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Sue Jacques Headshot

It's Never Bring-Your-Dog-to-Work Day

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Good old Alberta, the land of big trucks, big belt buckles and big deals. It's also the land of big dogs. And little ones. And every size in between. It seems like you can't swing a cat in our province without hitting someone who's cavorting with a canine.

Man's best friend can lead to a common conundrum, though. The question is; should dogs be part of your corporate culture?

A while back I called the VP of a company for a scheduled telephone meeting, and ended up fighting for air time with his dog. Not just any dog, but one that sounded like a K9 defense hound cornering a burglar during the heist of the century.

"Sorry 'bout that," the executive said, "I bring my dog to work with me and he goes crazy every time he sees a bird."

Our corporate conversation was preempted because of a bird? I almost had a canary!

On another occasion, the manager I visited in her corner office had a puppy on the floor in a funky little carrying case. Cute. Until Phoebe (the puppy, not the woman) appeared at my feet and began licking the toe of my one of my brand new red patent-leather Manolo's.

"I can't keep her locked up in there all day!" exclaimed her mistress. Hopefully she came up with a Plan B, because making her precious pup a priority could potentially lead to questions about her decision-making abilities.

These days there seems to be plenty of opportunities for people to bring their favorite four-legged friends to work with them. Those critters can add a lot of character to a business, in some cases even becoming part of the brand.

That is, unless your pooch takes center stage.

If your dog accompanies you to the job, there's something you need to know -- not everyone loves having your canine companion around as much as you do. Some people are frightened of even the friendliest lap dog. Others think your puppy pals are, shall we say, unhygienic. And then there are folks like me, who adore dogs but are allergic to them.

By now I suspect you bring-your-dog-to-work lovers are thinking of me as a 'Doggy Bag'. And I get it. But before you get your extendable leashes in a knot, please hear me out.

Bringing a dog to work is a privilege that is often reserved for business owners and other "higher-ups." Some employees may wonder why there's a double standard. After all, if the boss gets to bring a dog to work why can't they? And what about their feline friends; are they chopped liver? You're running a business, not a kennel...right?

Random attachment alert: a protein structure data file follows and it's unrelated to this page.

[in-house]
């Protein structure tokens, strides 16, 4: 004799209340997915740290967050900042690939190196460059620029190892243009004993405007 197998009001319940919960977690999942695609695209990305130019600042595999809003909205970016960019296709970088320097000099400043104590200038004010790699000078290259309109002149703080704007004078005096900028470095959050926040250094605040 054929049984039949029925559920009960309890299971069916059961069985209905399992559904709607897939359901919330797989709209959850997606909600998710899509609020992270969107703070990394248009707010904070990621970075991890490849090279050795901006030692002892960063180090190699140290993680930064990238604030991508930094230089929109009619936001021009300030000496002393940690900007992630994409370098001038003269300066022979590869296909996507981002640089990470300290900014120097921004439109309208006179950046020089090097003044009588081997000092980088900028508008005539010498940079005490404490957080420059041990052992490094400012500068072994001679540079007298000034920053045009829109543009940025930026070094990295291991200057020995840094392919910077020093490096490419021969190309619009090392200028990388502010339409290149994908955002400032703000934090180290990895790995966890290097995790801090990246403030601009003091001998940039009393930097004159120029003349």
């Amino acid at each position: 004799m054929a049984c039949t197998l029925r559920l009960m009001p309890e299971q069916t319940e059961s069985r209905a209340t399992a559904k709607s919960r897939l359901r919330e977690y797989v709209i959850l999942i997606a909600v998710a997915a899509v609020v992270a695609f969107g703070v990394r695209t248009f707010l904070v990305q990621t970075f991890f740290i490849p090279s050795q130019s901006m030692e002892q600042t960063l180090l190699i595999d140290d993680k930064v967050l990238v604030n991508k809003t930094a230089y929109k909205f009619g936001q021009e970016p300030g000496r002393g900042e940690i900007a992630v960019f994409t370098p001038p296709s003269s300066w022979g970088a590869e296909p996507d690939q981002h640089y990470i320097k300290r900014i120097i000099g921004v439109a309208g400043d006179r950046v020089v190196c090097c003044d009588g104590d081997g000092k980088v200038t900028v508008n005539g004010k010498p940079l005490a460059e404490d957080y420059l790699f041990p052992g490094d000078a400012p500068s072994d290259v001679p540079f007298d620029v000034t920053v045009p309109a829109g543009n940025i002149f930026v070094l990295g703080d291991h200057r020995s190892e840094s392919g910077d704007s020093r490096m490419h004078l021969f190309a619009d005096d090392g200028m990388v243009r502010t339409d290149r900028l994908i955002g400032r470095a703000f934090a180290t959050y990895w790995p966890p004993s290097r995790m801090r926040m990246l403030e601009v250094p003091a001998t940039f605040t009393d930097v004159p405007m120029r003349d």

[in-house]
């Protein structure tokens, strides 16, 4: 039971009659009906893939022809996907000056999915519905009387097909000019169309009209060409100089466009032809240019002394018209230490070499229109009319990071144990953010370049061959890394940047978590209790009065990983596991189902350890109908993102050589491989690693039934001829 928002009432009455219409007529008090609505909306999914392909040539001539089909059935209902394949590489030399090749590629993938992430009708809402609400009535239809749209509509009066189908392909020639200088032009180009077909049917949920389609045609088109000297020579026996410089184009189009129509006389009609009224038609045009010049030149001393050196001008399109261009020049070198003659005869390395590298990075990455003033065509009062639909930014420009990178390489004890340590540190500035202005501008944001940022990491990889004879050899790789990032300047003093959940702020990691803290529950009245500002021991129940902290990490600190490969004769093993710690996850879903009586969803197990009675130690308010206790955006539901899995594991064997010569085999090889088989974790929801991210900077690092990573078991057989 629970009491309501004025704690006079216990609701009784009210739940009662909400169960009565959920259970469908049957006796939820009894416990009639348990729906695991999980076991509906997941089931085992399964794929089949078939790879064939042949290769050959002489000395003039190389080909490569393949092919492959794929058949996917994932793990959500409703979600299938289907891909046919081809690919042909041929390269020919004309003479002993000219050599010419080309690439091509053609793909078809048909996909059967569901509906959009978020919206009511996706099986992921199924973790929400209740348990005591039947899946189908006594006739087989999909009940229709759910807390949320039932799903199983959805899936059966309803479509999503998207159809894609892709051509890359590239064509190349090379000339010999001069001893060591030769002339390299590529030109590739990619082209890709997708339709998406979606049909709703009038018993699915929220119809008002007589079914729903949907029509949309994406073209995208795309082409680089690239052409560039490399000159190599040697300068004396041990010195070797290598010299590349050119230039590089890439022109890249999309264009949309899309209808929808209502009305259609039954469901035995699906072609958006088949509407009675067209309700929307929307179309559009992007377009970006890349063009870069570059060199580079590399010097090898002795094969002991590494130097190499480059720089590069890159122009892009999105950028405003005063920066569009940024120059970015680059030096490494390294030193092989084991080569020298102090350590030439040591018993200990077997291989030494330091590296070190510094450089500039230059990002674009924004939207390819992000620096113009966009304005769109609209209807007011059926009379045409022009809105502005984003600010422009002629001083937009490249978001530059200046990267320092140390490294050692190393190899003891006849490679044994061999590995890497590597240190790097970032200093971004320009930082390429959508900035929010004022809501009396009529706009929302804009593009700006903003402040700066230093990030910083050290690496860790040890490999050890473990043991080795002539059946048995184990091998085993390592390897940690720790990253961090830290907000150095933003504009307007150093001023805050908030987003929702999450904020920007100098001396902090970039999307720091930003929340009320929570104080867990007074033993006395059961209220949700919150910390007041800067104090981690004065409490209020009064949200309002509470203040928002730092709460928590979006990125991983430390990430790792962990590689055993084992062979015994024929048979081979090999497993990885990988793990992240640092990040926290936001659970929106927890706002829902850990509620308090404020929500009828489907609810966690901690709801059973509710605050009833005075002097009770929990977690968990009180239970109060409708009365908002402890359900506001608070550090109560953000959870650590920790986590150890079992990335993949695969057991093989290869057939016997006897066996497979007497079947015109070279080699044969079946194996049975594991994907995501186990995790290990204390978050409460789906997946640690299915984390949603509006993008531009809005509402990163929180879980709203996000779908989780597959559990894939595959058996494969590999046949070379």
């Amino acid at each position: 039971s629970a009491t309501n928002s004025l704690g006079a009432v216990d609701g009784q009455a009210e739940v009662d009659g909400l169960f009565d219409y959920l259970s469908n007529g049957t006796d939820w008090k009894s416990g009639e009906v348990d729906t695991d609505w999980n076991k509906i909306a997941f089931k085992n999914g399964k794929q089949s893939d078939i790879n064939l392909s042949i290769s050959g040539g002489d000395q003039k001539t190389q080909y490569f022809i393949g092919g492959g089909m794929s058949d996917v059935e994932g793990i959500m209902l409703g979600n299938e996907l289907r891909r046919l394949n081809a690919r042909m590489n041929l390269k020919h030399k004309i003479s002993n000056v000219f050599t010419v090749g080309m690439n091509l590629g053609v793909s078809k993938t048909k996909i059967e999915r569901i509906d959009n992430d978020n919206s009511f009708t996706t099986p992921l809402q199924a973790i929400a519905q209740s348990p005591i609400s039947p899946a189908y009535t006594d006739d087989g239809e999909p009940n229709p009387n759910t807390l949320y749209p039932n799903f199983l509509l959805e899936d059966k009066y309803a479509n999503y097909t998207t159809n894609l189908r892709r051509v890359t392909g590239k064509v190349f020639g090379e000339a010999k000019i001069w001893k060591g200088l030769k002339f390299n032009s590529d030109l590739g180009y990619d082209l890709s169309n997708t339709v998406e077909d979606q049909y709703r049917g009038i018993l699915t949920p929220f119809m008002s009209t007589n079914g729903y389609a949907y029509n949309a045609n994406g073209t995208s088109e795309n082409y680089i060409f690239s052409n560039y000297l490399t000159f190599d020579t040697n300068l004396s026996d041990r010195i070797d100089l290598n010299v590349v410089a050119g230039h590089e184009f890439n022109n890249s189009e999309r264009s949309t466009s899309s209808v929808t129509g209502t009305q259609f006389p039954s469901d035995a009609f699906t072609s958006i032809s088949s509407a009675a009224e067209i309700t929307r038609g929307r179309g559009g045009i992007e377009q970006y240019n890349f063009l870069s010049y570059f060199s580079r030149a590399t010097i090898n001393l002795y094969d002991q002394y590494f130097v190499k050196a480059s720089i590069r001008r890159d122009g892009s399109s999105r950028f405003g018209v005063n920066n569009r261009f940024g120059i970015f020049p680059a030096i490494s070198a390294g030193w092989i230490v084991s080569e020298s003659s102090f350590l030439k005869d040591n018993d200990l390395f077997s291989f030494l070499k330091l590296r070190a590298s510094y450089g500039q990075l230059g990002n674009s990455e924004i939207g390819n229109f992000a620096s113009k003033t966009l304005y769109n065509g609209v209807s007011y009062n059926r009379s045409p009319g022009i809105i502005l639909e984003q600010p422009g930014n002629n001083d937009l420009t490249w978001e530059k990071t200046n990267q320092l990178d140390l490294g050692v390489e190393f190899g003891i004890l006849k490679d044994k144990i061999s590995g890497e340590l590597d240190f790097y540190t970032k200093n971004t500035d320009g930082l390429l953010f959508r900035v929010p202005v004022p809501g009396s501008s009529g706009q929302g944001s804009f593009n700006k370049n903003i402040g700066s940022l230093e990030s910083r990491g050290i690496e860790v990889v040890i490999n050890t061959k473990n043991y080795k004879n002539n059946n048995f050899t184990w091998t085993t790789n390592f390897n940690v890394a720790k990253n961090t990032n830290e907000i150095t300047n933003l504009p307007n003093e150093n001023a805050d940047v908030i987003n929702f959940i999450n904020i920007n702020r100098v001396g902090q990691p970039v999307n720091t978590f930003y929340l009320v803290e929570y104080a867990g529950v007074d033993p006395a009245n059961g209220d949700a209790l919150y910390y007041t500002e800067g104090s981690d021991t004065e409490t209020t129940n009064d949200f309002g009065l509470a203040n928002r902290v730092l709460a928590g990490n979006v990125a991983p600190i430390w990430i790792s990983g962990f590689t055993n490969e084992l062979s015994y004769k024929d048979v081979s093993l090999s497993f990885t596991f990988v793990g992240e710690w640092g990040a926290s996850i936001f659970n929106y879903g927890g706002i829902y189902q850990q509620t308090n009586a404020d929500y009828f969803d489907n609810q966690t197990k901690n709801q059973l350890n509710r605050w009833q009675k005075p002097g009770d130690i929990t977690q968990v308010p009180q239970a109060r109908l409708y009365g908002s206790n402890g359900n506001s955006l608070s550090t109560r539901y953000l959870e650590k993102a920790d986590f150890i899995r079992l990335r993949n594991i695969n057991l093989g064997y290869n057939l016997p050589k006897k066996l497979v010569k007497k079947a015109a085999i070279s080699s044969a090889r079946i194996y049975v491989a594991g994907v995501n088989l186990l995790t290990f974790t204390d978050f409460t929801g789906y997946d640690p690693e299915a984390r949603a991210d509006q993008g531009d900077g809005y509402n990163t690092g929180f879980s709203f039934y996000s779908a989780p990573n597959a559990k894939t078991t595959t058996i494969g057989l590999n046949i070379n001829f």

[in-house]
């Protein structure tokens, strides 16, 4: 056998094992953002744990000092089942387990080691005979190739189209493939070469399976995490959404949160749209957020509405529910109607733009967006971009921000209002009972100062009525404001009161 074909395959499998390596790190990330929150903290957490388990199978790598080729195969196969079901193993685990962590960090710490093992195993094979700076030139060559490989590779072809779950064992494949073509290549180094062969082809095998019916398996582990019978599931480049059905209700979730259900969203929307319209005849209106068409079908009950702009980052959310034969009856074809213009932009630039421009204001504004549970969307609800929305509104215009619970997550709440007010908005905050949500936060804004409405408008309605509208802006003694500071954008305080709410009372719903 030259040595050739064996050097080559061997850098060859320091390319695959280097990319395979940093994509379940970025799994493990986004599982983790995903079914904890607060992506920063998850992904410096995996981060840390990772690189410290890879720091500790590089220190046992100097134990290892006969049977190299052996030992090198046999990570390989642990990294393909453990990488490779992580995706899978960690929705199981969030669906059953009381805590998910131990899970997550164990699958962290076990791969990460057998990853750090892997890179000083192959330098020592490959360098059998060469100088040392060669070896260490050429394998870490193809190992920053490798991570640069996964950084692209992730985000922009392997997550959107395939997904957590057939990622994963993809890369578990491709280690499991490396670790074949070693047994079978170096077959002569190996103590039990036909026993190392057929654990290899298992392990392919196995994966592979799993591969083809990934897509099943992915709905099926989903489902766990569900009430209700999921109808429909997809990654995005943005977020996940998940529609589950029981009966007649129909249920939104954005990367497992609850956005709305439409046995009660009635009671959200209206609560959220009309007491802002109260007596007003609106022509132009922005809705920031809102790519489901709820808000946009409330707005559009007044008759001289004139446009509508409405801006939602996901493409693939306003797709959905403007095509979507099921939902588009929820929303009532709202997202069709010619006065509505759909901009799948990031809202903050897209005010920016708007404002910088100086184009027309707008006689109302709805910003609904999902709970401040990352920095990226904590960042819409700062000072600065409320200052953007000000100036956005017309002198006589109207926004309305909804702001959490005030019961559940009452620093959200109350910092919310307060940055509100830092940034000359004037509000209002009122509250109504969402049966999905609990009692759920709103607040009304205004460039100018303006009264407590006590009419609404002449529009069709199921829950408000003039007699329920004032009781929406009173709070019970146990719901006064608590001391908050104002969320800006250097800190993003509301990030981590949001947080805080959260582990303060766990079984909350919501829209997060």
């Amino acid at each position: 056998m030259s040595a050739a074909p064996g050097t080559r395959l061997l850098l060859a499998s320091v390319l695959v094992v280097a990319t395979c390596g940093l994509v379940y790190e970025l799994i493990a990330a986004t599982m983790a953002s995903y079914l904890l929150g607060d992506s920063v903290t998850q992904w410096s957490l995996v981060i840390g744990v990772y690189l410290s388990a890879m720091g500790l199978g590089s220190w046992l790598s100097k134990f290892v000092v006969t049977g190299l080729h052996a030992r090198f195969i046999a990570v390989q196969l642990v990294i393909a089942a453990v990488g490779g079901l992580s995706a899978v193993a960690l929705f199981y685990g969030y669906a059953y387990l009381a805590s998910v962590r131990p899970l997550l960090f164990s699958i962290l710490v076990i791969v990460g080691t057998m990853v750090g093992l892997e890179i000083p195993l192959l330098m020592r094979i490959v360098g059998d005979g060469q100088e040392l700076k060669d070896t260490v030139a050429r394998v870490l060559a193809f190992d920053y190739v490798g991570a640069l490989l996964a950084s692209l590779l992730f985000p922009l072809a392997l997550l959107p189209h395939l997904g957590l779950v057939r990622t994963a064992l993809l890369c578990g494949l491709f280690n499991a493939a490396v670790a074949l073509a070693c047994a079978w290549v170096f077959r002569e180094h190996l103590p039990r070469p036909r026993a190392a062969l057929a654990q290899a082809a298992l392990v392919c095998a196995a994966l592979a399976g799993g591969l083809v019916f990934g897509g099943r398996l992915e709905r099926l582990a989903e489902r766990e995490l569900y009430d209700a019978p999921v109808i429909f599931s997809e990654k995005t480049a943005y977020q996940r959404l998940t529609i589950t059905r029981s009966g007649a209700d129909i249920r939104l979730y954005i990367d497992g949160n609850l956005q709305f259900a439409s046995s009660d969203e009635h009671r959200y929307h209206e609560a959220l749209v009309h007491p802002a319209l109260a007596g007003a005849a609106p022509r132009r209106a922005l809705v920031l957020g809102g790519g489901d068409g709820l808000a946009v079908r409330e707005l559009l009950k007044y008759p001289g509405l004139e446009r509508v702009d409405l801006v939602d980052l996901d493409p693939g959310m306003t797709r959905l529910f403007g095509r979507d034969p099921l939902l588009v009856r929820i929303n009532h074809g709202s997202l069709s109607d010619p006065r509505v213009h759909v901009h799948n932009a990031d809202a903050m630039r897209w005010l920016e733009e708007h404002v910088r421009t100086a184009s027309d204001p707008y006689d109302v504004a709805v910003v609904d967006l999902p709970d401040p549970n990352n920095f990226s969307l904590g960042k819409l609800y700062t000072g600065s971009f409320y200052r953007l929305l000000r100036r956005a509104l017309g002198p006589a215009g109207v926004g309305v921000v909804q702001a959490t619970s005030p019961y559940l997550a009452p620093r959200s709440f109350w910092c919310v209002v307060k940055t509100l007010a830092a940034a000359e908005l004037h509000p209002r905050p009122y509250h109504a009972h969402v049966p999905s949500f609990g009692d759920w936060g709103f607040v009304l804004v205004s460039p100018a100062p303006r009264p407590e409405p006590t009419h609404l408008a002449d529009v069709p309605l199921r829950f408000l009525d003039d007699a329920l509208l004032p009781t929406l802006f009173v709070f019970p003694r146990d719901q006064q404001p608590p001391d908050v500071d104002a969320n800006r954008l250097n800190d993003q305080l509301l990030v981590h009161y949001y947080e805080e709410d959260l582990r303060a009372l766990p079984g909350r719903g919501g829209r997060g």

The fact is, at most workplaces customers would rather be greeted with a handshake than a sniff.

As a leader you're setting an example, so before you open the crate to let the canine equivalent of the cat out of the bag, here's some 60-Second Civility advice to help you stay out of the corporate doghouse:

1. Go public. Whether you mention it in conversation or post a "pet-friendly" sign on your door, it's respectful to let people know there's a dog on the premises so they can make arrangements to meet you elsewhere if that's their preference.

2. Make manners mandatory. Only bring a courteous, pleasant, well-trained dog to work with you. Ensure that barking, begging and jumping are not in your doggy's bag of tricks.

3. Mind your business. Work comes first, especially when a client or colleague is present. Avoid letting your dog's needs overshadow those of the humans around you.

4. Clean up after your canine colleague. Messy bowls, chewed treats and hair-covered upholstery don't serve your business well. Place your pet's food and water in a discreet location and keep surfaces free of fur and dander.

5. Hit the mutt mute button. When talking on the telephone, joining a meeting via Skype, participating in a conference call or doing a radio interview, always be mindful of the potential for your dog to spontaneously bark. Put them in a separate room and close the door.

6. Curb your enthusiasm. There's no need to parade your pooch around like he's competing at Westminster. When customers and colleagues come to meet with you, hang up the lead and lead. If people express an interest in meeting your furry friend, fine. But if they don't give a knick-knack paddy-whack, then give your dog a bone and send him out of the room.

In the long run it's an executive decision whether furry friends are welcome at work. But if they are, please keep this in mind; you may get the short end of the stick if that doggy in the boardroom window piddles on your professionalism.